The Ems, on the other hand, is really far away from the action. The seats are plush, it’s easy to get around, and the sightlines are excellent, but it’s a sterile corporate, modern stadium. I like my seats dirty with rain and footprints, my stairwells stinking with urine, and my stadium stacked so close to the pitch that I get vertigo climbing the steps.

  • Sam

    WE Gooner – I agree the stadium is very nice, state of the art and will serve us for the next 100 years if not more but does lack some of the Arsenal passion.

    They are trying to improve this, the pics on the outside of the stadium and the clock return are both good ideas.

    I guess hte main problem is lack of history for the stadium itself, so time is the answer…

    What would you do to improve?

  • tim

    Paul C., nice article. Thank you.

    I think it can be summed up in three words: enjoy the ride.

    Good words to live by.

  • Toni You have turned this blog into an pro Wenger properganda publication.

    It is your right, but surely you cannot beleive the anti Wenger clan are dillusional.

    The debt being repaid is only being done so as the buyer can leverage the majority of the purchase price against the total value of the assets.

    I have been around finance nearly all my and this is what is going to happen.

    All the players at present do not have the outright cah to purchase the 800 million. They will buy with cash then refinance the deal with approximately 25 to 75 percent cash to loan.

    Where does that leave us as to being financially in a better position. After 5 years of paying down debt, we would be in deeper debt.

    It all seems a bit weird to me.

    But thats not dilusionalto me.

    Maybe thats why they are afraid of Wenger leaving because they beleive hes the only one who can do it on a shoe string budget.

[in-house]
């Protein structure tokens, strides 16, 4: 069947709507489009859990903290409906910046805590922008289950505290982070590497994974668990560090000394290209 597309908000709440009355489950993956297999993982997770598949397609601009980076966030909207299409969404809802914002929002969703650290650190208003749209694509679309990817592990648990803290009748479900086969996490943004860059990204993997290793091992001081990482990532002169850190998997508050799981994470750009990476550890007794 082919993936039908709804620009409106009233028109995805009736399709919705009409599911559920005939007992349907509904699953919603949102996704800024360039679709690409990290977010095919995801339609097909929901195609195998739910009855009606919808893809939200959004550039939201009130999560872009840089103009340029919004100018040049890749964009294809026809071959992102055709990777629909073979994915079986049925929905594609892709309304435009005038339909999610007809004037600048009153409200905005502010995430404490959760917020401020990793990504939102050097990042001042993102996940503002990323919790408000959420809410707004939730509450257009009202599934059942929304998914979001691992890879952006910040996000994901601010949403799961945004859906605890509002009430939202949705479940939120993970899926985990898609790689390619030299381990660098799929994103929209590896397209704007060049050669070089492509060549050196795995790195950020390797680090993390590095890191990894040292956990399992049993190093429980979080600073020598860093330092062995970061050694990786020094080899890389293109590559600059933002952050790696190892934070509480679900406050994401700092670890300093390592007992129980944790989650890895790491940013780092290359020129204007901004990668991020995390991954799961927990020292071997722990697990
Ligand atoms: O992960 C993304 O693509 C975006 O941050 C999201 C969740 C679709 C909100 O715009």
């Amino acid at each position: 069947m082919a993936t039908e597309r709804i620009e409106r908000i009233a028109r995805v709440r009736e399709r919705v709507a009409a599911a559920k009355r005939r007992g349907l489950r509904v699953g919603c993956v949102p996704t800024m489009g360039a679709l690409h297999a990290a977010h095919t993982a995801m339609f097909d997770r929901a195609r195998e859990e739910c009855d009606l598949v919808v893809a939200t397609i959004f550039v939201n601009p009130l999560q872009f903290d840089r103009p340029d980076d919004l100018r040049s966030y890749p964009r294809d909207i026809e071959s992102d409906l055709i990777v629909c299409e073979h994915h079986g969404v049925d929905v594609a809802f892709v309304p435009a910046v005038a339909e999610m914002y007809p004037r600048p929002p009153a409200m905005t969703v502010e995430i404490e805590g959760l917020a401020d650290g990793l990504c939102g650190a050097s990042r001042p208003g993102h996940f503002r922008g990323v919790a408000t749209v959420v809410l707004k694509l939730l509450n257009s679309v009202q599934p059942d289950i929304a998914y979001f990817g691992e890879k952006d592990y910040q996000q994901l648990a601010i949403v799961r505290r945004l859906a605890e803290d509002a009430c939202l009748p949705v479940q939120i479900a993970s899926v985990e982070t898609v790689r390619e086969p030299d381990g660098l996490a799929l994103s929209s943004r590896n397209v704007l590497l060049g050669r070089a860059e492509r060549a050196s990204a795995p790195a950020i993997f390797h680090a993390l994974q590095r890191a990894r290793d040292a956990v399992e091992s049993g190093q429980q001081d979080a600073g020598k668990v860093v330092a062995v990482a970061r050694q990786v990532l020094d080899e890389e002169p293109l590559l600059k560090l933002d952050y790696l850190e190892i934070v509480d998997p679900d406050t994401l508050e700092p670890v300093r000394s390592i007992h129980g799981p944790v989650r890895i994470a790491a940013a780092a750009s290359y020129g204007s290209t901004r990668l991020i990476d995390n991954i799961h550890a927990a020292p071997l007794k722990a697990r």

• well-endowed gooner

    Believe me, I have an awareness of the long-term perspective as well. I appreciate that it’s incredibly difficult to keep a club the size of Arsenal in the CL when we’re financing a stadium move. I don’t think there’s another person on the planet who could’ve pulled it off, other than Wenger. And we have a youth academy now that’s adept at producing promising young players. For four or five years, I kept the faith with Arsene Wenger. Look up my comments on gunnerblog, if you don’t believe me.

    But after four or five years, if we’ve the same problems and they’re not getting solved, you’ve got to wonder what’s going on. Stuff that doesn’t have to do with finances, such as training, injuries, tactics. Stuff we could improve, if we tweaked a few things. Like get a defensive coach. Or a medical team worth its salt. Or someone to review our conditioning.

    So I support Wenger for what he’s done in the long-term. I’ve never called for his resignation. I just want him to renew his commitment to success in the present, as well as in the future. We could’ve made a bigger push for the title this year, if we’d bought judiciously in January, or if we got a better ‘keeper in the years after Lehmann declined.

    The problem with a long-term perspective is that you tend to overlook the immediate things. And it’s the immediate things that make up the stuff of life. Lennon sang once that life is what happens to you when you’re busy making plans. In terms of Arsenal, it means that instead of a youth policy that’s designed to deliver trophies 10 years from now, we could’ve made a bid for a trophy this year.

    Remember the proverb “eat, drink and be merry, for tomorrow we die”?

  • Lets get one other thing straight.

    Almuni and fabianski.

    I rest my case. Who would have gone on a canpain with those as your goelies. Have a heart.

  • no one is saying sack Wenger. I agree wil well endowed. Its the same mistakes year in year out.

    What gives with that.

    In the last transfer window you would have pushed for a better goal keeper and one further outfield player.

  • TheSKAGooner

    Brilliant article, Paul. Well done. 🙂

  • well-endowed gooner

    Sam, I’d want gooners to start pissing in the stairwells and standing on the seats to get them a bit dirty.